Lakeside Care Home is among many nursing homes keen to recognize the role that artistic expression can play in the lives of their residents. Specialising in care for those with mental illnesses and dementia, this South London based home runs art classes every week, an engaging and creative experience for everyone involved. We spoke to Lois Pollock, a social worker from the home, who set up this fantastic programme.
1. Can you tell us about how the use of art allows those suffering with dementia to express themselves?
Art has been recognized for some years now as a useful form of communication for people living with dementia, from early diagnosis until late stage dementia. When language no longer provides a form of communication, use of color through painting can replace it and provide an emotional outlet for the person with dementia. For a person who can no longer use a paint brush, finger and hand painting can become their expressive tool.
2. How important are the art classes to your group at Lakeside?
The art group at Lakeside began two months ago and the attendance has remained consistently high with between 8 - 10 regular attendees. The sense of companionship between residents, some of their relatives who come as volunteers, and a couple of regular staff members is very important. Residents visibly show a sense of pride in their achievements and the room is a place of safety, laughter and warmth.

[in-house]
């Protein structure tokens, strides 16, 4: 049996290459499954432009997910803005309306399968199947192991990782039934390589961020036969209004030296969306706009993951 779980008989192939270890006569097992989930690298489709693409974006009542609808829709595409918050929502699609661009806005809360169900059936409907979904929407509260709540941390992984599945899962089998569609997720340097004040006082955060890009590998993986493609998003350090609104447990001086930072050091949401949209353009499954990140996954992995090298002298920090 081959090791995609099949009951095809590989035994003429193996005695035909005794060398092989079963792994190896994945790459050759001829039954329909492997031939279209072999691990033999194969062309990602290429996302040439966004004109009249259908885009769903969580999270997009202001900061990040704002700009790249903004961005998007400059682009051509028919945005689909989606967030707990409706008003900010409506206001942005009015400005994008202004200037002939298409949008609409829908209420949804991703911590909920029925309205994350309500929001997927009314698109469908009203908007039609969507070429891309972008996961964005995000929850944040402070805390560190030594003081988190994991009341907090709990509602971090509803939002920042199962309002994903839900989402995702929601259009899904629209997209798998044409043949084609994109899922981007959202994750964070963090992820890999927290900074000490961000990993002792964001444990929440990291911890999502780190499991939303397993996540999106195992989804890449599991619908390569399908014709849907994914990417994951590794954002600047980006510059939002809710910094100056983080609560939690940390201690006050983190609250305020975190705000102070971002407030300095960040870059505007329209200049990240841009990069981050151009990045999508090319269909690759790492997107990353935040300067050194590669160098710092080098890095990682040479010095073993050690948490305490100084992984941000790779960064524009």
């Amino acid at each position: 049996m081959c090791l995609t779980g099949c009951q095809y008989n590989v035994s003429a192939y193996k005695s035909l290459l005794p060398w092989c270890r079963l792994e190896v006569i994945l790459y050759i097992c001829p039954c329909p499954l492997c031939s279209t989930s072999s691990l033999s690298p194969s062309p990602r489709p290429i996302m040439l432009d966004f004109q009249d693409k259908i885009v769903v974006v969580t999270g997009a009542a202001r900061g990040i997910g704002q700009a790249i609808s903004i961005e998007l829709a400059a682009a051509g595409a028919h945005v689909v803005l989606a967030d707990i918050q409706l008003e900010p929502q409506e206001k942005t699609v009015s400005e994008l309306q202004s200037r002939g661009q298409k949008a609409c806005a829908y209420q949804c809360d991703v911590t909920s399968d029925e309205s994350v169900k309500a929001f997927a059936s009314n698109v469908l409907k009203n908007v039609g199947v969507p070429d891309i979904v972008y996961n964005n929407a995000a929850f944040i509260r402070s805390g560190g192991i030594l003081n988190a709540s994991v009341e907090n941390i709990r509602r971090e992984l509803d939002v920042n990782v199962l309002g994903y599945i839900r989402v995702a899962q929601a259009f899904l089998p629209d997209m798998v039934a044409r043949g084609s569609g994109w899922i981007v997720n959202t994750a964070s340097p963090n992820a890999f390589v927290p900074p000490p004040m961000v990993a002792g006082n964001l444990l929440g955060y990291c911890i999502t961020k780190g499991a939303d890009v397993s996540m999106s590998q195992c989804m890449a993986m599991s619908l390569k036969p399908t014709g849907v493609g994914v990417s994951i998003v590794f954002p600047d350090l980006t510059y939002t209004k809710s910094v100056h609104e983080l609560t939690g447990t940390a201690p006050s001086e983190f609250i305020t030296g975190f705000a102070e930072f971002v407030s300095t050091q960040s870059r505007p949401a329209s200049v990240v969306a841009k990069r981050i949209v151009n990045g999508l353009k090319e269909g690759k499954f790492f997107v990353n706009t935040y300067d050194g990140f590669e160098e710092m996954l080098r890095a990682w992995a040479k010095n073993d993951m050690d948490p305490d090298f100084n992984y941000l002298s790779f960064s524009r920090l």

3. Are there any special exercises that you do within your classes?
I always have some preplanned ideas and activities in my head: sometimes I have to completely ditch them because on the day, they are not right for the mood or group. One learns to be totally flexible! I always try out the materials before I take them into the art room. This is essential as people living with advanced dementia have lost the capacity to think laterally or even to recognize many options. We did some great prints with cut cabbages, celery, carrots etc., and using Reeves Oasis kids paints. (Great value and ready mixed is useful)
4. What are you top Cass Art products to use? Which are the most popular in your group?
Your range of fibre tip pens; (group members especially like Galt fibre tips); the Galt Paint sticks and the wonderful Charlie Harper coloring books that are entirely appropriate for adults. I also bought "Let's make some great fingerprint art" but haven't yet tried it out. (Many people with advanced dementia don't like getting their hands dirty which poses a challenge for me, for both hand painting and finger print painting!)
The group goes through a lot of paper! Cass always has good deals on a variety of qualities of paper so I am able to offer a range of different types.
Cass Art is proud to support Lois' incredible work with the team at Lakeside Care Home. Details of the home can be found here.